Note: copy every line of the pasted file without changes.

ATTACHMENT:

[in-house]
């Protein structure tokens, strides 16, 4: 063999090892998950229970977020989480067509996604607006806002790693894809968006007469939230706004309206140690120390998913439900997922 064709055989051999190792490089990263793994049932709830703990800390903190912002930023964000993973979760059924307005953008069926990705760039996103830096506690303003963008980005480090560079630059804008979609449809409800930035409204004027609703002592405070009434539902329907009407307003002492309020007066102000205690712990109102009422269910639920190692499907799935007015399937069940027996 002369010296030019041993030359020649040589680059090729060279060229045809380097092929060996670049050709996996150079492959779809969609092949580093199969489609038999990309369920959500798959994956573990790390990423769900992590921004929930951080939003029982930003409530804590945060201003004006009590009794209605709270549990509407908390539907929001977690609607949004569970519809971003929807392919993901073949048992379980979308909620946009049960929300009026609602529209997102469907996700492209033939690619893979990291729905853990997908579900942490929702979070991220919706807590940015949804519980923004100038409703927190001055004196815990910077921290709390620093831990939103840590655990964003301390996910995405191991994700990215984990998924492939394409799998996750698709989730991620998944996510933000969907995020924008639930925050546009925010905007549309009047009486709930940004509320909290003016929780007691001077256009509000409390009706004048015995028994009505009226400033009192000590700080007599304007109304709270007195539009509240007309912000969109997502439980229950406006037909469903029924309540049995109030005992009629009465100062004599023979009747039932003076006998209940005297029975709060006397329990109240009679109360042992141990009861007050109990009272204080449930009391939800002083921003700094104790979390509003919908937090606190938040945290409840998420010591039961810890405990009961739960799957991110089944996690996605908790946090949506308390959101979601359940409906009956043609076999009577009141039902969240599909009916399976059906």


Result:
[in-house]
């Protein structure tokens, strides 16, 4: 063999090892998950229970977020989480067509996604607006806002790693894809968006007469939230706004309206140690120390998913439900997922 064709055989051999190792490089990263793994049932709830703990800390903190912002930023964000993973979760059924307005953008069926990705760039996103830096506690303003963008980005480090560079630059804008979609449809409800930035409204004027609703002592405070009434539902329907009407307003002492309020007066102000205690712990109102009422269910639920190692499907799935007015399937069940027996 002369010296030019041993030359020649040589680059090729060279060229045809380097092929060996670049050709996996150079492959779809969609092949580093199969489609038999990309369920959500798959994956573990790390990423769900992590921004929930951080939003029982930003409530804590945060201003004006009590009794209605709270549990509407908390539907929001977690609607949004569970519809971003929807392919993901073949048992379980979308909620946009049960929300009026609602529209997102469907996700492209033939690619893979990291729905853990997908579900942490929702979070991220919706807590940015949804519980923004100038409703927190001055004196815990910077921290709390620093831990939103840590655990964003301390996910995405191991994700990215984990998924492939394409799998996750698709989730991620998944996510933000969907995020924008639930925050546009925010905007549309009047009486709930940004509320909290003016929780007691001077256009509000409390009706004048015995028994009505009226400033009192000590700080007599304007109304709270007195539009509240007309912000969109997502439980229950406006037909469903029924309540049995109030005992009629009465100062004599023979009747039932003076006998209940005297029975709060006397329990109240009679109360042992141990009861007050109990009272204080449930009391939800002083921003700094104790979390509003919908937090606190938040945290409840998420010591039961810890405990009961739960799957991110089944996690996605908790946090949506308390959101979601359940409906009956043609076999009577009141039902969240599909009916399976059906």